Tourism leaders in Wales have written to the two candidates vying for the role of the First Minister – and are looking for action, not sweet words.

The industry, which employs more people than the steel industry in Wales, has been dealing with a flood of policy changes from different Welsh Government ministers in the last two years.

Thousands of small businesses, key to their local economies, are being overwhelmed by the number of new regulations and costs which are being imposed in such a short space of time.

The Wales Tourism Alliance has written to Vaughan Gething and Jeremy Miles, pointing out that, as the First Minister has the oversight of all departments, he should be querying the cumulative effect of all these interventions.

Suzy Davies, chair of the WTA said: “It is important that the new First Minister understands that tourism is an eco-system as well as an industry. It is a joint effort by everyone who shares their part of the world with visitors, and who subsequently share the benefits. The co-signatories to this letter reflect this wider understanding, and that tourism remains a prime economic driver in so many parts of Wales

“We are asking the candidates to commit to a date for a review of the cumulative effect of policies currently affecting tourism; business rate relief, the 182-day rule, council tax premiums, planning restrictions, specific changes to fire and waste collection regulations.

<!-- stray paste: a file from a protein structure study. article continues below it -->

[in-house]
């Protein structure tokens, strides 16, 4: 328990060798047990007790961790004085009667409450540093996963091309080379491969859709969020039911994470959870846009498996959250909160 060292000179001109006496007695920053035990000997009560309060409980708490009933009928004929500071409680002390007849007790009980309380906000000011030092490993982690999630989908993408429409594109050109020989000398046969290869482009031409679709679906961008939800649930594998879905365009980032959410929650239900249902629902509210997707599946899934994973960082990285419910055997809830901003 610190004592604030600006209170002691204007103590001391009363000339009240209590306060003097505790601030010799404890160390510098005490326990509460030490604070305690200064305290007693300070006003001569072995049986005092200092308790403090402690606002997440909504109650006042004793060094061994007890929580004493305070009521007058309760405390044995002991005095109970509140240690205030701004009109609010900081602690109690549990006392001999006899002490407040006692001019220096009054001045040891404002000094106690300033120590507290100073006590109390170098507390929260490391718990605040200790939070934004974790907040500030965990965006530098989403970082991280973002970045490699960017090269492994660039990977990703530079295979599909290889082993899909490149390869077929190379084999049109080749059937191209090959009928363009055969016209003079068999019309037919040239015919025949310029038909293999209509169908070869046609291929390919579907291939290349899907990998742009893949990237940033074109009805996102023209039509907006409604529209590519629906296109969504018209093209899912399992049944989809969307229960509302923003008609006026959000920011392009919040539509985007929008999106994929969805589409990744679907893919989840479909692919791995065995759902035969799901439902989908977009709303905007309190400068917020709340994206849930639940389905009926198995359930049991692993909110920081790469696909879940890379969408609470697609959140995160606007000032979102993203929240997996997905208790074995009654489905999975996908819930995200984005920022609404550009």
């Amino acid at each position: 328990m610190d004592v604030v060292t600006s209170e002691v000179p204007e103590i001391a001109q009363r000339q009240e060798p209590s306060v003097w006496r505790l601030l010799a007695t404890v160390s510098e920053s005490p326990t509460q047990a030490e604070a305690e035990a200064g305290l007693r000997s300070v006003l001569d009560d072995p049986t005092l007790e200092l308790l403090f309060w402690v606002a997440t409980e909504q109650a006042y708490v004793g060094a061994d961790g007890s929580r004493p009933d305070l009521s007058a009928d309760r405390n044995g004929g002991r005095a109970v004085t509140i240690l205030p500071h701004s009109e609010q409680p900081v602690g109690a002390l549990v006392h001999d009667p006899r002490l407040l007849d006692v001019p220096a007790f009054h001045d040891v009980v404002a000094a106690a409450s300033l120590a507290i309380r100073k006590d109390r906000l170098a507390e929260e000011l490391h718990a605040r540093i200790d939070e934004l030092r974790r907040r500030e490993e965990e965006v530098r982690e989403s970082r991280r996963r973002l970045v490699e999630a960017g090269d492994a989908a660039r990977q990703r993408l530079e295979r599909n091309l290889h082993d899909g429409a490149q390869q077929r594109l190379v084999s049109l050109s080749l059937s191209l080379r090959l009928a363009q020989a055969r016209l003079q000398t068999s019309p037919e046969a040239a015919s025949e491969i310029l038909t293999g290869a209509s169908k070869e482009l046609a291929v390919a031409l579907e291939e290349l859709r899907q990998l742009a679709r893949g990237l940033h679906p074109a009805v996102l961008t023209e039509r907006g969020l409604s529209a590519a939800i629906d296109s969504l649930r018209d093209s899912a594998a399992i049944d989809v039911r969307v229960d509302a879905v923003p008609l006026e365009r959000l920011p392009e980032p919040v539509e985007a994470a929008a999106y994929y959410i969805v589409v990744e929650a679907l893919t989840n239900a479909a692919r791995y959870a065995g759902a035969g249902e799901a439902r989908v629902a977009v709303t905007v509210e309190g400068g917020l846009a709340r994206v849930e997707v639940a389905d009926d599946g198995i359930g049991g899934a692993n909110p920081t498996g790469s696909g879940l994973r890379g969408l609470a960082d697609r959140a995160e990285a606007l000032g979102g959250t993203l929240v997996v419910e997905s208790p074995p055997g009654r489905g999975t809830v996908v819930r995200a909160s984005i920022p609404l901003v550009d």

“We also ask them to consider, within that, the additional effect of proposed policies such as statutory licensing, tourism tax and changes to the school year. We would expect any such review to include consideration of the knock-on effects across that eco-system, for example, on retail and farming.”

She added: “We also ask for action, in the first 100 days, on the 182-day rule. This treats bona fide local holiday let businesses as second homes, for the purposes of local taxation, if they cannot show 182-days occupancy.

“This means they are denied business rate relief and required to pay domestic council tax instead, and at increasing levels of premium in some local authority areas.

“However they will still be subject to the same costs and regulatory requirements, including national tax, as other businesses, which is both unique and legally incoherent.

“We have no argument with Welsh Government trying to manage the number of second homes – but these businesses are not second homes. The new First Minister will be asked either to change the threshold or accept the need for some exceptions in the most serious cases of injustice.

“We are looking for a First Minister who sees the benefits of a well-being industry for Wales, and understands that good relationships need more than sweet words”